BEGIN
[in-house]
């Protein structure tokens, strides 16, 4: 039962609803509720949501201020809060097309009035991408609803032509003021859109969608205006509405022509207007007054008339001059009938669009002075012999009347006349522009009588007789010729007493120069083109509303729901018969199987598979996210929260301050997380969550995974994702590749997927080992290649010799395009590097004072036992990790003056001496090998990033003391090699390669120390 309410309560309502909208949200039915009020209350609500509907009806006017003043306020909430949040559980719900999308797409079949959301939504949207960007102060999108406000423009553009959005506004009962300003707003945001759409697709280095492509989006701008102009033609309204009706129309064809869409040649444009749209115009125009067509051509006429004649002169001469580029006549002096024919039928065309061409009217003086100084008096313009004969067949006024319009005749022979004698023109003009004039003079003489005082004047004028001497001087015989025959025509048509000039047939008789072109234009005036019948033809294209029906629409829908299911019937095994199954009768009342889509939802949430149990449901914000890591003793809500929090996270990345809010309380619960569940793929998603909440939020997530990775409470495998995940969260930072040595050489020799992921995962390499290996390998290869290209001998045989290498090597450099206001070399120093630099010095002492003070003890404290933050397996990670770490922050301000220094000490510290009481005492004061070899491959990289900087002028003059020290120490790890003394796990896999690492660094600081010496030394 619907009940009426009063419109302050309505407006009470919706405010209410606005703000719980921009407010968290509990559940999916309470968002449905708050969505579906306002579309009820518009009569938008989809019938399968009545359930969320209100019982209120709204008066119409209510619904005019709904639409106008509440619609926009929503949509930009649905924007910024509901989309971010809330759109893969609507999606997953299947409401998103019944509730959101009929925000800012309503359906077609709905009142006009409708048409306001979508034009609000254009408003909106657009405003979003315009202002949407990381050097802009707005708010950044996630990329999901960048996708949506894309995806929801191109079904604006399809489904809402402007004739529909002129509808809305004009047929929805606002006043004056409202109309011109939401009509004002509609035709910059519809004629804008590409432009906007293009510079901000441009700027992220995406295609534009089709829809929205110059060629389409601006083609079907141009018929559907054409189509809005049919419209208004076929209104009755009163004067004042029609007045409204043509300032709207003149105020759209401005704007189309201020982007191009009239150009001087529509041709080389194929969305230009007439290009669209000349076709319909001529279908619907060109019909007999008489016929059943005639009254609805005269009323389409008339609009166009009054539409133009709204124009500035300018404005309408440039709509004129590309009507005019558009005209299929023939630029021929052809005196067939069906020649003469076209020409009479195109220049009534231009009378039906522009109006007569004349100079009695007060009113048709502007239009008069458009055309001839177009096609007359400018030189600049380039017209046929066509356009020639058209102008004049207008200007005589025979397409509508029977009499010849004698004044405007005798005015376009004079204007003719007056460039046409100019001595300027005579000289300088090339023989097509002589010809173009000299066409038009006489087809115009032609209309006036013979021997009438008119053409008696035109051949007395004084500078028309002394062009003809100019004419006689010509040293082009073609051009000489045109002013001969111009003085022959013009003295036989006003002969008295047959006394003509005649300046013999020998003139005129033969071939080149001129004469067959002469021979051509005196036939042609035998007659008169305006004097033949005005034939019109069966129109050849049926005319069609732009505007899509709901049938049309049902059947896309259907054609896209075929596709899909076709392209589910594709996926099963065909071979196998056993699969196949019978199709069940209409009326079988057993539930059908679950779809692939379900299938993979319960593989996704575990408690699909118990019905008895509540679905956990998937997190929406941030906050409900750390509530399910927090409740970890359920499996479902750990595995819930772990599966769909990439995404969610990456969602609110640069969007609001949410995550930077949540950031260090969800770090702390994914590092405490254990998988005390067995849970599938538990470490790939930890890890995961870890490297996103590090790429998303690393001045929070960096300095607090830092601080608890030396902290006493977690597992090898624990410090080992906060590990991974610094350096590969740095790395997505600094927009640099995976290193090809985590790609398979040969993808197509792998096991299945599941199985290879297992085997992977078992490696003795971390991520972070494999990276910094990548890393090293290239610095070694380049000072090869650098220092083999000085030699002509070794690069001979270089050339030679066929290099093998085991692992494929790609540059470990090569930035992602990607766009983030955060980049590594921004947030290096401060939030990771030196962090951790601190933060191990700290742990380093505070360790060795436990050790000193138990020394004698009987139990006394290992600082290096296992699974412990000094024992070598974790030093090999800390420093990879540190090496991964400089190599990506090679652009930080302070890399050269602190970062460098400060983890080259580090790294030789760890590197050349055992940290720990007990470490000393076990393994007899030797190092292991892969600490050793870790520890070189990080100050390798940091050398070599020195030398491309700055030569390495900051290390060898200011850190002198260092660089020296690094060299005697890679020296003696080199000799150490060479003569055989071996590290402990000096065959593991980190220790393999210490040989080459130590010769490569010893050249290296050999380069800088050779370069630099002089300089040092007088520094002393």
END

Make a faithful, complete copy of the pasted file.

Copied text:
[in-house]
């Protein structure tokens, strides 16, 4: 039962609803509720949501201020809060097309009035991408609803032509003021859109969608205006509405022509207007007054008339001059009938669009002075012999009347006349522009009588007789010729007493120069083109509303729901018969199987598979996210929260301050997380969550995974994702590749997927080992290649010799395009590097004072036992990790003056001496090998990033003391090699390669120390 309410309560309502909208949200039915009020209350609500509907009806006017003043306020909430949040559980719900999308797409079949959301939504949207960007102060999108406000423009553009959005506004009962300003707003945001759409697709280095492509989006701008102009033609309204009706129309064809869409040649444009749209115009125009067509051509006429004649002169001469580029006549002096024919039928065309061409009217003086100084008096313009004969067949006024319009005749022979004698023109003009004039003079003489005082004047004028001497001087015989025959025509048509000039047939008789072109234009005036019948033809294209029906629409829908299911019937095994199954009768009342889509939802949430149990449901914000890591003793809500929090996270990345809010309380619960569940793929998603909440939020997530990775409470495998995940969260930072040595050489020799992921995962390499290996390998290869290209001998045989290498090597450099206001070399120093630099010095002492003070003890404290933050397996990670770490922050301000220094000490510290009481005492004061070899491959990289900087002028003059020290120490790890003394796990896999690492660094600081010496030394 619907009940009426009063419109302050309505407006009470919706405010209410606005703000719980921009407010968290509990559940999916309470968002449905708050969505579906306002579309009820518009009569938008989809019938399968009545359930969320209100019982209120709204008066119409209510619904005019709904639409106008509440619609926009929503949509930009649905924007910024509901989309971010809330759109893969609507999606997953299947409401998103019944509730959101009929925000800012309503359906077609709905009142006009409708048409306001979508034009609000254009408003909106657009405003979003315009202002949407990381050097802009707005708010950044996630990329999901960048996708949506894309995806929801191109079904604006399809489904809402402007004739529909002129509808809305004009047929929805606002006043004056409202109309011109939401009509004002509609035709910059519809004629804008590409432009906007293009510079901000441009700027992220995406295609534009089709829809929205110059060629389409601006083609079907141009018929559907054409189509809005049919419209208004076929209104009755009163004067004042029609007045409204043509300032709207003149105020759209401005704007189309201020982007191009009239150009001087529509041709080389194929969305230009007439290009669209000349076709319909001529279908619907060109019909007999008489016929059943005639009254609805005269009323389409008339609009166009009054539409133009709204124009500035300018404005309408440039709509004129590309009507005019558009005209299929023939630029021929052809005196067939069906020649003469076209020409009479195109220049009534231009009378039906522009109006007569004349100079009695007060009113048709502007239009008069458009055309001839177009096609007359400018030189600049380039017209046929066509356009020639058209102008004049207008200007005589025979397409509508029977009499010849004698004044405007005798005015376009004079204007003719007056460039046409100019001595300027005579000289300088090339023989097509002589010809173009000299066409038009006489087809115009032609209309006036013979021997009438008119053409008696035109051949007395004084500078028309002394062009003809100019004419006689010509040293082009073609051009000489045109002013001969111009003085022959013009003295036989006003002969008295047959006394003509005649300046013999020998003139005129033969071939080149001129004469067959002469021979051509005196036939042609035998007659008169305006004097033949005005034939019109069966129109050849049926005319069609732009505007899509709901049938049309049902059947896309259907054609896209075929596709899909076709392209589910594709996926099963065909071979196998056993699969196949019978199709069940209409009326079988057993539930059908679950779809692939379900299938993979319960593989996704575990408690699909118990019905008895509540679905956990998937997190929406941030906050409900750390509530399910927090409740970890359920499996479902750990595995819930772990599966769909990439995404969610990456969602609110640069969007609001949410995550930077949540950031260090969800770090702390994914590092405490254990998988005390067995849970599938538990470490790939930890890890995961870890490297996103590090790429998303690393001045929070960096300095607090830092601080608890030396902290006493977690597992090898624990410090080992906060590990991974610094350096590969740095790395997505600094927009640099995976290193090809985590790609398979040969993808197509792998096991299945599941199985290879297992085997992977078992490696003795971390991520972070494999990276910094990548890393090293290239610095070694380049000072090869650098220092083999000085030699002509070794690069001979270089050339030679066929290099093998085991692992494929790609540059470990090569930035992602990607766009983030955060980049590594921004947030290096401060939030990771030196962090951790601190933060191990700290742990380093505070360790060795436990050790000193138990020394004698009987139990006394290992600082290096296992699974412990000094024992070598974790030093090999800390420093990879540190090496991964400089190599990506090679652009930080302070890399050269602190970062460098400060983890080259580090790294030789760890590197050349055992940290720990007990470490000393076990393994007899030797190092292991892969600490050793870790520890070189990080100050390798940091050398070599020195030398491309700055030569390495900051290390060898200011850190002198260092660089020296690094060299005697890679020296003696080199000799150490060479003569055989071996590290402990000096065959593991980190220790393999210490040989080459130590010769490569010893050249290296050999380069800088050779370069630099002089300089040092007088520094002393």